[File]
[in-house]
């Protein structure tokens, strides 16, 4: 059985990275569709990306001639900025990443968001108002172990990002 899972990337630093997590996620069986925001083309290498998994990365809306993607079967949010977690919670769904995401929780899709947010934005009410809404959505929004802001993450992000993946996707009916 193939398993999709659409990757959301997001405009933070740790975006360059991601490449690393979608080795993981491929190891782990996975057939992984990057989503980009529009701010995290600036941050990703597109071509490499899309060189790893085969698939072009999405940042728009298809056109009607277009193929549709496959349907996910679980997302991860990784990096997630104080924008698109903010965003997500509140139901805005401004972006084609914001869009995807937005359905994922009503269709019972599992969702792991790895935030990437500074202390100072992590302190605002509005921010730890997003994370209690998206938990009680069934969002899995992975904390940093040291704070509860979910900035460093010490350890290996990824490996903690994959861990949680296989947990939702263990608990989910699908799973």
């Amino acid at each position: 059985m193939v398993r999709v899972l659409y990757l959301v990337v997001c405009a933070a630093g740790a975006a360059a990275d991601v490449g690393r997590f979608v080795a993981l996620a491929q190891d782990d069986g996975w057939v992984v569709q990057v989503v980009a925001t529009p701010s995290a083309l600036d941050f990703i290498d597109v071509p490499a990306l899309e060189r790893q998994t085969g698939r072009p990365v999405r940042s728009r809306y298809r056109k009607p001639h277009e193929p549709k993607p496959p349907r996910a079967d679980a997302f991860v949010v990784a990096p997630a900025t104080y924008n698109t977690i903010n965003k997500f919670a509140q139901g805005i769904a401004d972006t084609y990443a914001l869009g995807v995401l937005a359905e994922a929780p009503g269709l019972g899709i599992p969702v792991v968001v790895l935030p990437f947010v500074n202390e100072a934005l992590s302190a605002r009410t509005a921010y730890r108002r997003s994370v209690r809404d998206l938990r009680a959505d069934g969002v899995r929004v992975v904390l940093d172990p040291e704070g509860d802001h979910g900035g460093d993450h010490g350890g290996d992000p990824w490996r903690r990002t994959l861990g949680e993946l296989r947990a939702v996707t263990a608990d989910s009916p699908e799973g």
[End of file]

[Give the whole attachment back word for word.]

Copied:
[in-house]
């Protein structure tokens, strides 16, 4: 059985990275569709990306001639900025990443968001108002172990990002 899972990337630093997590996620069986925001083309290498998994990365809306993607079967949010977690919670769904995401929780899709947010934005009410809404959505929004802001993450992000993946996707009916 193939398993999709659409990757959301997001405009933070740790975006360059991601490449690393979608080795993981491929190891782990996975057939992984990057989503980009529009701010995290600036941050990703597109071509490499899309060189790893085969698939072009999405940042728009298809056109009607277009193929549709496959349907996910679980997302991860990784990096997630104080924008698109903010965003997500509140139901805005401004972006084609914001869009995807937005359905994922009503269709019972599992969702792991790895935030990437500074202390100072992590302190605002509005921010730890997003994370209690998206938990009680069934969002899995992975904390940093040291704070509860979910900035460093010490350890290996990824490996903690994959861990949680296989947990939702263990608990989910699908799973």
């Amino acid at each position: 059985m193939v398993r999709v899972l659409y990757l959301v990337v997001c405009a933070a630093g740790a975006a360059a990275d991601v490449g690393r997590f979608v080795a993981l996620a491929q190891d782990d069986g996975w057939v992984v569709q990057v989503v980009a925001t529009p701010s995290a083309l600036d941050f990703i290498d597109v071509p490499a990306l899309e060189r790893q998994t085969g698939r072009p990365v999405r940042s728009r809306y298809r056109k009607p001639h277009e193929p549709k993607p496959p349907r996910a079967d679980a997302f991860v949010v990784a990096p997630a900025t104080y924008n698109t977690i903010n965003k997500f919670a509140q139901g805005i769904a401004d972006t084609y990443a914001l869009g995807v995401l937005a359905e994922a929780p009503g269709l019972g899709i599992p969702v792991v968001v790895l935030p990437f947010v500074n202390e100072a934005l992590s302190a605002r009410t509005a921010y730890r108002r997003s994370v209690r809404d998206l938990r009680a959505d069934g969002v899995r929004v992975v904390l940093d172990p040291e704070g509860d802001h979910g900035g460093d993450h010490g350890g290996d992000p990824w490996r903690r990002t994959l861990g949680e993946l296989r947990a939702v996707t263990a608990d989910s009916p699908e799973g």